I bet that everyone reading this is a fan of buying the latest bestsellers on leadership. And I bet that most of you actually read parts, if not all of these tomes. I am drawn to each new title and I am nearly always inspired by what I read about leaders and how they see and do things differently.
How many of you buy books about management? I can't think of a "management" bestseller in recent years, although I religiously read Harvard Business Review and I get plenty of ideas from each issue.
I receive daily alerts on a variety of topics. Today's, from the Online Spin Blog by Jason Heller, had the most succinct operating definition of leadership v. management I've seen in years.
In most organizations, there are those who assume leadership roles and others who assume management roles. It’s generally accepted that finding individuals with exceptional skills in both leadership and management is a rarity.
Leadership: Provides the vision, inspiration, and guidance that allow managers, and their teams, to accomplish the tasks that achieve the goals of the organization.
Management: Ensures that the human, technological and financial resources are being applied optimally to achieve effective workflow and output. Essentially -- executing the vision, managing deadlines and getting things done.
Frankly, this is the most appealing definition of management I've ever seen. "Management" is often the red-headed stepchild of "leadership." The have-nots to leadership's haves. But Heller's definition here speaks of brilliant execution, and the effective and holistic organization of resources and tools. As employers, we desperately need these extreme executers - and we all want more of them.
Heller continues by asking, "Which skew are you?" He is speaking in the context of an agency/organization relationship, but I think the question is equally, if not more relevant to us without that orientation.
Consider your law firm and ponder this statement from Heller:
In performing organizational assessments, one of the challenges that we consistently encounter is that companies tend to skew towards one end of the spectrum or another. The lack of one of these core traits will inevitably lead to some degree of breakdown . . .
Leadership-skewed organizations have great vision but bad execution, including poor communication, limited briefs and processes and a lack of tactical planning required to make the rubber meet the road, so to speak. Leadership-skewed organizations also tend to be under-resourced from this disconnect. It’s like drawing a multi-directional map without realizing the starting point of the journey.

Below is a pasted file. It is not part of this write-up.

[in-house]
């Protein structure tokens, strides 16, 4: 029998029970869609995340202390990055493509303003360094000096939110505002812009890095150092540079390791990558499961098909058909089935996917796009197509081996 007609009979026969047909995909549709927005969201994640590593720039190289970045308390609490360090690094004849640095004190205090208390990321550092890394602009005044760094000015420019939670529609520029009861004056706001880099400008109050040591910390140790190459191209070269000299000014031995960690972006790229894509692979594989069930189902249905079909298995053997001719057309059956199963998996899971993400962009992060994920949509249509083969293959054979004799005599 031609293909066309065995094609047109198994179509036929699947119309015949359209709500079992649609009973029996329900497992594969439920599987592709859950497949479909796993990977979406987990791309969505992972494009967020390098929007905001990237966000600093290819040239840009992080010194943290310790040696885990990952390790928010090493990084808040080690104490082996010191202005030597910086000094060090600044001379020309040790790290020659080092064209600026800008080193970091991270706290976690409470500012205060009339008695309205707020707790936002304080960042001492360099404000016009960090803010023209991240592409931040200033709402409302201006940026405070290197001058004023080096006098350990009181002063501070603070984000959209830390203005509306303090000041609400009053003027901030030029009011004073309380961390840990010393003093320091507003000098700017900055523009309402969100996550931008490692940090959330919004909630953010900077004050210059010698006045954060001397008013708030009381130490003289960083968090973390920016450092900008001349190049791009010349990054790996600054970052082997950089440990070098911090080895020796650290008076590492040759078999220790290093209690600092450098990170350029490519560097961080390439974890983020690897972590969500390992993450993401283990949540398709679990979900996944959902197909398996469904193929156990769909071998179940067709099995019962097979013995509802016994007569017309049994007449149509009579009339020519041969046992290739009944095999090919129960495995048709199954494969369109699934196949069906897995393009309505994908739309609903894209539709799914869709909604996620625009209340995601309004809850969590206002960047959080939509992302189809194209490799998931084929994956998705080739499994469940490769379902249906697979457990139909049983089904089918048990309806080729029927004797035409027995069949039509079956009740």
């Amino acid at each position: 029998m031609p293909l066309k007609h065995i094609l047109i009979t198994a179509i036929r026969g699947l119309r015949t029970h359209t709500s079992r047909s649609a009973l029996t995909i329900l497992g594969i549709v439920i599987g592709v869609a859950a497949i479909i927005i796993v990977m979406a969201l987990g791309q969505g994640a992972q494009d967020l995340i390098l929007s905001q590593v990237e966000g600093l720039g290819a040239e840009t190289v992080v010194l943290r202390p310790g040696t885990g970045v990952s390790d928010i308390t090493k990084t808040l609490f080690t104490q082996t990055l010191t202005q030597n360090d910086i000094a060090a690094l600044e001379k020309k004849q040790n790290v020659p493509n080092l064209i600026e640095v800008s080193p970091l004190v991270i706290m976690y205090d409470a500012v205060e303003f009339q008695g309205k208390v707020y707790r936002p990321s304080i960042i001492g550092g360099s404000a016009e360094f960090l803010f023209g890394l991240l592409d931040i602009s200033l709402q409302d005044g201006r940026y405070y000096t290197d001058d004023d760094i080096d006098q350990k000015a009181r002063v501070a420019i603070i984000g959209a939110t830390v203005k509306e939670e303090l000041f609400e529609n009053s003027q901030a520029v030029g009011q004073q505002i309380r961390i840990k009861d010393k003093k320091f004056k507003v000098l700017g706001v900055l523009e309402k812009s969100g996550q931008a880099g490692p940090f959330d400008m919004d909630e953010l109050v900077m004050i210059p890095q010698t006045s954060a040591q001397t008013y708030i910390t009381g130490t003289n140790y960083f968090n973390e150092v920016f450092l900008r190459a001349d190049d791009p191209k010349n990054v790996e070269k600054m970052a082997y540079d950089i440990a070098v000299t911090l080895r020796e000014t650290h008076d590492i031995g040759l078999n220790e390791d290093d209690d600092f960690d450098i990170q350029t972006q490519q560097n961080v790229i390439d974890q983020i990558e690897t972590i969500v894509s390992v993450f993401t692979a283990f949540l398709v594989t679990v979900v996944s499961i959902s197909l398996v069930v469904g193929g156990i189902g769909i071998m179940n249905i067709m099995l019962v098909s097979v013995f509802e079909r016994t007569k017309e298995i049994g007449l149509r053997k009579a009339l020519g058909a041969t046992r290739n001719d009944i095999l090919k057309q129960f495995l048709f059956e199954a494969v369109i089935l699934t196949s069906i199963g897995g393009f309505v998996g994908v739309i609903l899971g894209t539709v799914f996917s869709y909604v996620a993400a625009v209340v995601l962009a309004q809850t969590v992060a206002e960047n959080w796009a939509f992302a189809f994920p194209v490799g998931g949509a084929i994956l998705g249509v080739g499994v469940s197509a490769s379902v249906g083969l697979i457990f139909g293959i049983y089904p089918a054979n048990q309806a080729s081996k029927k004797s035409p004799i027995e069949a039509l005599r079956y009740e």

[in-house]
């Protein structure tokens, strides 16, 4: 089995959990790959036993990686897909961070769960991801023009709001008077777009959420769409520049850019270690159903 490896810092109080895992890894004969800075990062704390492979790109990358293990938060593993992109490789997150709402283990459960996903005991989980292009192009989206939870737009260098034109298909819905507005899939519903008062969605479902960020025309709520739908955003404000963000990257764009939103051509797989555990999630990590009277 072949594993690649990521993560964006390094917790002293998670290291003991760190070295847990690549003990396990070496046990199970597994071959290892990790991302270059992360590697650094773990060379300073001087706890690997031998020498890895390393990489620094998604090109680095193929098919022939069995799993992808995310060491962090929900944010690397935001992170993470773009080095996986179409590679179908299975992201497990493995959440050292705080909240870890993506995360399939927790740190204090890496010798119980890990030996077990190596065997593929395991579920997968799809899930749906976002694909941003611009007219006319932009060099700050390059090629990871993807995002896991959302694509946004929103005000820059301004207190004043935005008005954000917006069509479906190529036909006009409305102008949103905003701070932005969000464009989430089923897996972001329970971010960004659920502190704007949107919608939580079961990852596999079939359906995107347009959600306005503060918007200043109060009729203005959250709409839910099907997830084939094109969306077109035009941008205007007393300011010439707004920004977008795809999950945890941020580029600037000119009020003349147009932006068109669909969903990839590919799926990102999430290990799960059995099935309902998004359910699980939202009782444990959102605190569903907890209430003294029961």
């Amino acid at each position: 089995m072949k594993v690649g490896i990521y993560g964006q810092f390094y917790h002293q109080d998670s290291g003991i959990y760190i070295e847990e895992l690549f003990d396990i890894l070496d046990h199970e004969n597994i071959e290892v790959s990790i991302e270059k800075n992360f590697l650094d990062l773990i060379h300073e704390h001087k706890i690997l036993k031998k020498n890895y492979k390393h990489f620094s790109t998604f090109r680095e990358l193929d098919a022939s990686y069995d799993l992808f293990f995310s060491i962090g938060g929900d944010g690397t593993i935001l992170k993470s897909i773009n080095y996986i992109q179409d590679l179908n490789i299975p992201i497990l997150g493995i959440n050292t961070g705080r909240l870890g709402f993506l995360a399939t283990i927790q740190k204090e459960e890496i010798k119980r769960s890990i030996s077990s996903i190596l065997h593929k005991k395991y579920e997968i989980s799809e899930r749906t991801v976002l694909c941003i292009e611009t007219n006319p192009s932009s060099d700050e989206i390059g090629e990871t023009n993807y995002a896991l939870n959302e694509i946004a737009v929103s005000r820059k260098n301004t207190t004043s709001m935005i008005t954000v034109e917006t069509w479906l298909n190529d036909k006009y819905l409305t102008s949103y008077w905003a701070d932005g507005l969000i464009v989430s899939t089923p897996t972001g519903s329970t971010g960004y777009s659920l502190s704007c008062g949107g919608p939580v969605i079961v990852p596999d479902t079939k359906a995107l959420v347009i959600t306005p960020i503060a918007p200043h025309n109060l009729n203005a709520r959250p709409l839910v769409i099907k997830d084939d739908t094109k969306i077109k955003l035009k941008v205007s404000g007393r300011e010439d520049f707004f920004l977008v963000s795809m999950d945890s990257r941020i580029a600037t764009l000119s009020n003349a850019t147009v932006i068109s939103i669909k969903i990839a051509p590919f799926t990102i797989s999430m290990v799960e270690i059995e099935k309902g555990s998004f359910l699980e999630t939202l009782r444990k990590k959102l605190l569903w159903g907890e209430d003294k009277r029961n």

Management-skewed organizations often fail to see the bigger picture and can be penny-wise and pound-foolish in defending the status quo. This includes a lack of strategic planning, with principals continuing processes and programs because “that’s how things are done around here.” (See “The Most Dangerous Phrase in Marketing”). It’s like navigating with a map that’s missing some new and improved roads.
The bottom line is, we all need to be both - and that's not just the CMOs, managing partners and CFOs. It means that the marketing coordinator needs arrows from both the leader and manager quiver, as does the associate who hopes to be partner, and the partner who hopes to increase his business development success. A person with only one of these disciplines will never be as strong or successful as a professional that is proficient at both.
Here is a checklist from Heller's post that is a mix of both leadership and management qualities. It's a good to-do list for all of us.
- Willingness to take complete accountability
- Treating partners and staff with respect
- Challenging the status quo and inspiring innovation
- Improving culture
- Maximizing the impact of technology on output
- Proactively anticipating and solving problems
- Being responsive to consumers and the market
- Being responsive to employees
- Developing systems, processes, and efficiencies in workflow
- Managing multiple projects simultaneously
- Doing more with less when necessary
- Being available (proverbially) 24/7 in today’s connected world
(Jason Heller is the CEO of Agiliti, a consulting firm focused on digital marketing operations management.)